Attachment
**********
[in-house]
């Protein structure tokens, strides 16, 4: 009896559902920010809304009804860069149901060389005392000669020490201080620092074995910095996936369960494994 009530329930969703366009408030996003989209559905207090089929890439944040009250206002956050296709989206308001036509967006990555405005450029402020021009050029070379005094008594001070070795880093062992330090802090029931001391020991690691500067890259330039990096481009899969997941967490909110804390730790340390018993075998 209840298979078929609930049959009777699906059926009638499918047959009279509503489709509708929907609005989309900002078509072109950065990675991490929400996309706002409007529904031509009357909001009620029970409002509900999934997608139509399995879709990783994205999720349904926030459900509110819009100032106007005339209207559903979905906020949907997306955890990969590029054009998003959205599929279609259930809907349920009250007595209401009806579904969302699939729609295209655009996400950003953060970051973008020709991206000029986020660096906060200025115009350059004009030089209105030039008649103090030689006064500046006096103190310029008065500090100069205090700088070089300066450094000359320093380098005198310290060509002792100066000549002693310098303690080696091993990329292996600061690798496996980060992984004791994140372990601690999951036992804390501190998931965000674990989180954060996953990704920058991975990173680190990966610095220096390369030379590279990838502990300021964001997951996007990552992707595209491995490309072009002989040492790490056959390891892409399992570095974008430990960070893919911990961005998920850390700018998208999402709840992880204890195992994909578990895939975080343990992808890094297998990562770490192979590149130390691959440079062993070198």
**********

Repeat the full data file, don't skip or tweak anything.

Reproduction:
[in-house]
């Protein structure tokens, strides 16, 4: 009896559902920010809304009804860069149901060389005392000669020490201080620092074995910095996936369960494994 009530329930969703366009408030996003989209559905207090089929890439944040009250206002956050296709989206308001036509967006990555405005450029402020021009050029070379005094008594001070070795880093062992330090802090029931001391020991690691500067890259330039990096481009899969997941967490909110804390730790340390018993075998 209840298979078929609930049959009777699906059926009638499918047959009279509503489709509708929907609005989309900002078509072109950065990675991490929400996309706002409007529904031509009357909001009620029970409002509900999934997608139509399995879709990783994205999720349904926030459900509110819009100032106007005339209207559903979905906020949907997306955890990969590029054009998003959205599929279609259930809907349920009250007595209401009806579904969302699939729609295209655009996400950003953060970051973008020709991206000029986020660096906060200025115009350059004009030089209105030039008649103090030689006064500046006096103190310029008065500090100069205090700088070089300066450094000359320093380098005198310290060509002792100066000549002693310098303690080696091993990329292996600061690798496996980060992984004791994140372990601690999951036992804390501190998931965000674990989180954060996953990704920058991975990173680190990966610095220096390369030379590279990838502990300021964001997951996007990552992707595209491995490309072009002989040492790490056959390891892409399992570095974008430990960070893919911990961005998920850390700018998208999402709840992880204890195992994909578990895939975080343990992808890094297998990562770490192979590149130390691959440079062993070198």